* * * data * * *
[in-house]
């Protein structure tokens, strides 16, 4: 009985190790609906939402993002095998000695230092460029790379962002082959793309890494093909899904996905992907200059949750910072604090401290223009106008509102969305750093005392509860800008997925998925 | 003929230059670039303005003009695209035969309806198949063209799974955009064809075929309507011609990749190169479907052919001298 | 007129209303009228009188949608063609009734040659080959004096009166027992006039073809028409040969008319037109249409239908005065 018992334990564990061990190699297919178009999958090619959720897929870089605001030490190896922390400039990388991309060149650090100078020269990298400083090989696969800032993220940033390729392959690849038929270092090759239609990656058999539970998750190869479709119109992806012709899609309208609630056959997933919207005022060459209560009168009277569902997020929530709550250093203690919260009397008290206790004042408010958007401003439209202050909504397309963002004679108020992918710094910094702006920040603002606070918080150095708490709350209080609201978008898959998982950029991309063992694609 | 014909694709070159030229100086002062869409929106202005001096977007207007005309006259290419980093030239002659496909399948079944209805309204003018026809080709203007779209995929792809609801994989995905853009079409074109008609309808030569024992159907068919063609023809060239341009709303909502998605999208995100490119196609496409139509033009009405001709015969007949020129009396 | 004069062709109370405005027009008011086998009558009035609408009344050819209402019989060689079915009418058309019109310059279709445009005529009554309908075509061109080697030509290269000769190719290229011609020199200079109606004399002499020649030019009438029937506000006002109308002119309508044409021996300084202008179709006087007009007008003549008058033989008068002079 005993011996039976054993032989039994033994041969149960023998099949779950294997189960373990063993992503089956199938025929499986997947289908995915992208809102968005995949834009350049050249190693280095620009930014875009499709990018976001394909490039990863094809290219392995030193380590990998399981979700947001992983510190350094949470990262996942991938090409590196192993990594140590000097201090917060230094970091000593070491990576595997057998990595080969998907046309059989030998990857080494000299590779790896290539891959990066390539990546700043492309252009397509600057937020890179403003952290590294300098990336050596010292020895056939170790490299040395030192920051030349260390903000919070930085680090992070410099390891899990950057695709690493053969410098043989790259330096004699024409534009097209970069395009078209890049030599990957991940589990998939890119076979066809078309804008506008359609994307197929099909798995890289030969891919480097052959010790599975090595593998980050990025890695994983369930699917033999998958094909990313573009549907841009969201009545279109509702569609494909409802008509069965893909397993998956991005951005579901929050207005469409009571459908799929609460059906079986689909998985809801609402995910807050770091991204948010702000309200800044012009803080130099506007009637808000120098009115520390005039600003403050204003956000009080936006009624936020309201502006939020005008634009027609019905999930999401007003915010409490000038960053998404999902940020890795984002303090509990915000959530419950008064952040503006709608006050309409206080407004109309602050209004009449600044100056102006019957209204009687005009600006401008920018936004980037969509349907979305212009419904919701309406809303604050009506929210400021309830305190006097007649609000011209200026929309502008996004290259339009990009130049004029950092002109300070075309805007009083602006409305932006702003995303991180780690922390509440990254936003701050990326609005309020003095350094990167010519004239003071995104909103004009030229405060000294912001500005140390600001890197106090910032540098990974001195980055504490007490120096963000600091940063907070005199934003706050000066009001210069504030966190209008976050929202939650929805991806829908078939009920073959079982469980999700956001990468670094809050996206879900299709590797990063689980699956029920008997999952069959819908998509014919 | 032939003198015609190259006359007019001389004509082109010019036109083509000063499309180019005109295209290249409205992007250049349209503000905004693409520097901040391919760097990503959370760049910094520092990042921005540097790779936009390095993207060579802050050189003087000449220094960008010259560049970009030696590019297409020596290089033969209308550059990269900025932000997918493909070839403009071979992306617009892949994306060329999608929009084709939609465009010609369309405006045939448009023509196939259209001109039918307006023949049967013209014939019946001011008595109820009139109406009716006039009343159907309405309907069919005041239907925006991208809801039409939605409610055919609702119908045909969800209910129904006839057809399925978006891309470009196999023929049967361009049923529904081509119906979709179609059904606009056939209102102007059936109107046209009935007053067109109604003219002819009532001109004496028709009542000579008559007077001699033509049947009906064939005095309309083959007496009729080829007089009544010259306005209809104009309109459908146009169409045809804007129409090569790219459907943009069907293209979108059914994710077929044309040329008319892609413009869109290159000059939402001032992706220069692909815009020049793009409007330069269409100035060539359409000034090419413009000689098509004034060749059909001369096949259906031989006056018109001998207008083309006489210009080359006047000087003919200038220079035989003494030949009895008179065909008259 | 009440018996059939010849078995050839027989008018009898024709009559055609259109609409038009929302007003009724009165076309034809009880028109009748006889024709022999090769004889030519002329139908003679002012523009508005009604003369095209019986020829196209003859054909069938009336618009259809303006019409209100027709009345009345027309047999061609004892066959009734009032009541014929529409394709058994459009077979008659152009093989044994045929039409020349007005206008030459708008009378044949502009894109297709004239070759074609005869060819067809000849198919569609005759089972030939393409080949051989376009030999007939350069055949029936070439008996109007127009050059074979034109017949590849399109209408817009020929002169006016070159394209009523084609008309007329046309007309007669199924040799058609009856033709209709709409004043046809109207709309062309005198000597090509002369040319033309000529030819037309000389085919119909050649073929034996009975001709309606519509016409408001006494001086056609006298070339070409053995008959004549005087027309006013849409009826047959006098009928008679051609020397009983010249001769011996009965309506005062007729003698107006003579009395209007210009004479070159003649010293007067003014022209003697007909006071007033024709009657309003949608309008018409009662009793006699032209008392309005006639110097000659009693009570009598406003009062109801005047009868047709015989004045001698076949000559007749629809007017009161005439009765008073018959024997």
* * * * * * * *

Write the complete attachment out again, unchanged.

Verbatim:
[in-house]
């Protein structure tokens, strides 16, 4: 009985190790609906939402993002095998000695230092460029790379962002082959793309890494093909899904996905992907200059949750910072604090401290223009106008509102969305750093005392509860800008997925998925 | 003929230059670039303005003009695209035969309806198949063209799974955009064809075929309507011609990749190169479907052919001298 | 007129209303009228009188949608063609009734040659080959004096009166027992006039073809028409040969008319037109249409239908005065 018992334990564990061990190699297919178009999958090619959720897929870089605001030490190896922390400039990388991309060149650090100078020269990298400083090989696969800032993220940033390729392959690849038929270092090759239609990656058999539970998750190869479709119109992806012709899609309208609630056959997933919207005022060459209560009168009277569902997020929530709550250093203690919260009397008290206790004042408010958007401003439209202050909504397309963002004679108020992918710094910094702006920040603002606070918080150095708490709350209080609201978008898959998982950029991309063992694609 | 014909694709070159030229100086002062869409929106202005001096977007207007005309006259290419980093030239002659496909399948079944209805309204003018026809080709203007779209995929792809609801994989995905853009079409074109008609309808030569024992159907068919063609023809060239341009709303909502998605999208995100490119196609496409139509033009009405001709015969007949020129009396 | 004069062709109370405005027009008011086998009558009035609408009344050819209402019989060689079915009418058309019109310059279709445009005529009554309908075509061109080697030509290269000769190719290229011609020199200079109606004399002499020649030019009438029937506000006002109308002119309508044409021996300084202008179709006087007009007008003549008058033989008068002079 005993011996039976054993032989039994033994041969149960023998099949779950294997189960373990063993992503089956199938025929499986997947289908995915992208809102968005995949834009350049050249190693280095620009930014875009499709990018976001394909490039990863094809290219392995030193380590990998399981979700947001992983510190350094949470990262996942991938090409590196192993990594140590000097201090917060230094970091000593070491990576595997057998990595080969998907046309059989030998990857080494000299590779790896290539891959990066390539990546700043492309252009397509600057937020890179403003952290590294300098990336050596010292020895056939170790490299040395030192920051030349260390903000919070930085680090992070410099390891899990950057695709690493053969410098043989790259330096004699024409534009097209970069395009078209890049030599990957991940589990998939890119076979066809078309804008506008359609994307197929099909798995890289030969891919480097052959010790599975090595593998980050990025890695994983369930699917033999998958094909990313573009549907841009969201009545279109509702569609494909409802008509069965893909397993998956991005951005579901929050207005469409009571459908799929609460059906079986689909998985809801609402995910807050770091991204948010702000309200800044012009803080130099506007009637808000120098009115520390005039600003403050204003956000009080936006009624936020309201502006939020005008634009027609019905999930999401007003915010409490000038960053998404999902940020890795984002303090509990915000959530419950008064952040503006709608006050309409206080407004109309602050209004009449600044100056102006019957209204009687005009600006401008920018936004980037969509349907979305212009419904919701309406809303604050009506929210400021309830305190006097007649609000011209200026929309502008996004290259339009990009130049004029950092002109300070075309805007009083602006409305932006702003995303991180780690922390509440990254936003701050990326609005309020003095350094990167010519004239003071995104909103004009030229405060000294912001500005140390600001890197106090910032540098990974001195980055504490007490120096963000600091940063907070005199934003706050000066009001210069504030966190209008976050929202939650929805991806829908078939009920073959079982469980999700956001990468670094809050996206879900299709590797990063689980699956029920008997999952069959819908998509014919 | 032939003198015609190259006359007019001389004509082109010019036109083509000063499309180019005109295209290249409205992007250049349209503000905004693409520097901040391919760097990503959370760049910094520092990042921005540097790779936009390095993207060579802050050189003087000449220094960008010259560049970009030696590019297409020596290089033969209308550059990269900025932000997918493909070839403009071979992306617009892949994306060329999608929009084709939609465009010609369309405006045939448009023509196939259209001109039918307006023949049967013209014939019946001011008595109820009139109406009716006039009343159907309405309907069919005041239907925006991208809801039409939605409610055919609702119908045909969800209910129904006839057809399925978006891309470009196999023929049967361009049923529904081509119906979709179609059904606009056939209102102007059936109107046209009935007053067109109604003219002819009532001109004496028709009542000579008559007077001699033509049947009906064939005095309309083959007496009729080829007089009544010259306005209809104009309109459908146009169409045809804007129409090569790219459907943009069907293209979108059914994710077929044309040329008319892609413009869109290159000059939402001032992706220069692909815009020049793009409007330069269409100035060539359409000034090419413009000689098509004034060749059909001369096949259906031989006056018109001998207008083309006489210009080359006047000087003919200038220079035989003494030949009895008179065909008259 | 009440018996059939010849078995050839027989008018009898024709009559055609259109609409038009929302007003009724009165076309034809009880028109009748006889024709022999090769004889030519002329139908003679002012523009508005009604003369095209019986020829196209003859054909069938009336618009259809303006019409209100027709009345009345027309047999061609004892066959009734009032009541014929529409394709058994459009077979008659152009093989044994045929039409020349007005206008030459708008009378044949502009894109297709004239070759074609005869060819067809000849198919569609005759089972030939393409080949051989376009030999007939350069055949029936070439008996109007127009050059074979034109017949590849399109209408817009020929002169006016070159394209009523084609008309007329046309007309007669199924040799058609009856033709209709709409004043046809109207709309062309005198000597090509002369040319033309000529030819037309000389085919119909050649073929034996009975001709309606519509016409408001006494001086056609006298070339070409053995008959004549005087027309006013849409009826047959006098009928008679051609020397009983010249001769011996009965309506005062007729003698107006003579009395209007210009004479070159003649010293007067003014022209003697007909006071007033024709009657309003949608309008018409009662009793006699032209008392309005006639110097000659009693009570009598406003009062109801005047009868047709015989004045001698076949000559007749629809007017009161005439009765008073018959024997």